Residents speak out about rising knife crime in Plaistow after fatal stabbing of teenager
- Credit: Archant
Residents of the Plaistow neighbourhood where a teenager was stabbed to death on Monday, say emergency services swarm their area all too often.
They believe the perpetrators are from elsewhere - and, without regular police patrols acting as a deterrent in trouble spots - the problem is getting worse.
An 18-year-old man, who residents believe is of east European descent, died after being found with stab wounds in Chadd Green, around 3.30pm on Monday, August 26.
John Lee, 48, says his mother has lived in the neighbourhood since 1966 but now wants to leave.
"The air ambulance has been over here too often lately, (it seems like) every week - it's crazy," he said.
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"It's not the first one around here - one young boy got shot, didn't have anything to do with him, it was wrong place, wrong time.
"It was never like this when I grew up around here, it's got worse the last three years.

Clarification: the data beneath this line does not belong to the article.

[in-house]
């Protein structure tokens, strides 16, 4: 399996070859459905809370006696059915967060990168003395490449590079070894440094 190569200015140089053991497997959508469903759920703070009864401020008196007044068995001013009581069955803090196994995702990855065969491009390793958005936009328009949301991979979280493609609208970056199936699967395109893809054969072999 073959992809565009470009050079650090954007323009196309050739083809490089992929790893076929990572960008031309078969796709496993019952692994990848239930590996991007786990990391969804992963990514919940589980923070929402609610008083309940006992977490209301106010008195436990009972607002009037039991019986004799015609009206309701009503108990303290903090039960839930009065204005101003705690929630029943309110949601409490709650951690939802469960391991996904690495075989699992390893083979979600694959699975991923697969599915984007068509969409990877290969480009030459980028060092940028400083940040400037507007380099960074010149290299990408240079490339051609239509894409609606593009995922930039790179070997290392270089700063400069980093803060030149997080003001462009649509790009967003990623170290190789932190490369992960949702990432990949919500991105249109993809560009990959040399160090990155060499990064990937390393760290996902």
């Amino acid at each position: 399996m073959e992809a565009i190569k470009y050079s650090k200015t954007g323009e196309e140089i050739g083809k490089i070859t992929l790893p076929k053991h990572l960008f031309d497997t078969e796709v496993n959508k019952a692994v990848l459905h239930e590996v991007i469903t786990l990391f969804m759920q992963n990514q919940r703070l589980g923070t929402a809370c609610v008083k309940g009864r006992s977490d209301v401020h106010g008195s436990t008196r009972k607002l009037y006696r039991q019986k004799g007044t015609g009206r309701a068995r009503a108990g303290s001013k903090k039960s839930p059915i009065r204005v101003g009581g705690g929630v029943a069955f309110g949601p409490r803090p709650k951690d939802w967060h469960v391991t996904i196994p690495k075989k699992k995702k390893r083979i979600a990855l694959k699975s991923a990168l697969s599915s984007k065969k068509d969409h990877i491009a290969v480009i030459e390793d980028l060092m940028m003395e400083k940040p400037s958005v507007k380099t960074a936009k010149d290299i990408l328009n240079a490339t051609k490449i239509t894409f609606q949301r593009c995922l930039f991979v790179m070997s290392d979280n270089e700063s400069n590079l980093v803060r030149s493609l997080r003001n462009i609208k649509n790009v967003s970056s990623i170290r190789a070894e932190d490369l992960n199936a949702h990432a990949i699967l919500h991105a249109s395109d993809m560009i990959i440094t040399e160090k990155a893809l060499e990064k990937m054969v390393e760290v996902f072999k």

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"My mum was the first one to move into her tower block, she loves it around here but she wants out now, she's had enough."
Amidst the rising violence are other issues around drugs, drinking and antisocial behaviour - but Mr Lee insisted local youth are not the problem.
"A lot of the kids around here, they aren't bad really, they're not trouble," he said.
"They mind their own business, they're polite to my mum... kids from outside the area are causing it.
"The kids around here are all right, I've never had any problems from them, but they get the blame for it - that's the sad part about it, they get stereotyped and it's wrong."
Mr Lee said growing up in the area, there were regular police patrols, which were an effective deterrent but nowadays are rare.
"We all know they've had cuts to the police force, but they found 1,200 coppers for the (Notting Hill) Carnival didn't they?" he added.
Resident of 34 years Terry Addis, 73, knows the father of the victim of another recent stabbing and lives very close to where the teenager died on Monday.
"It's beyond a joke. Kids must be so frightened to go out," he said.
"It's just a waste of life (and) it's becoming more common - years ago, we never had any of this."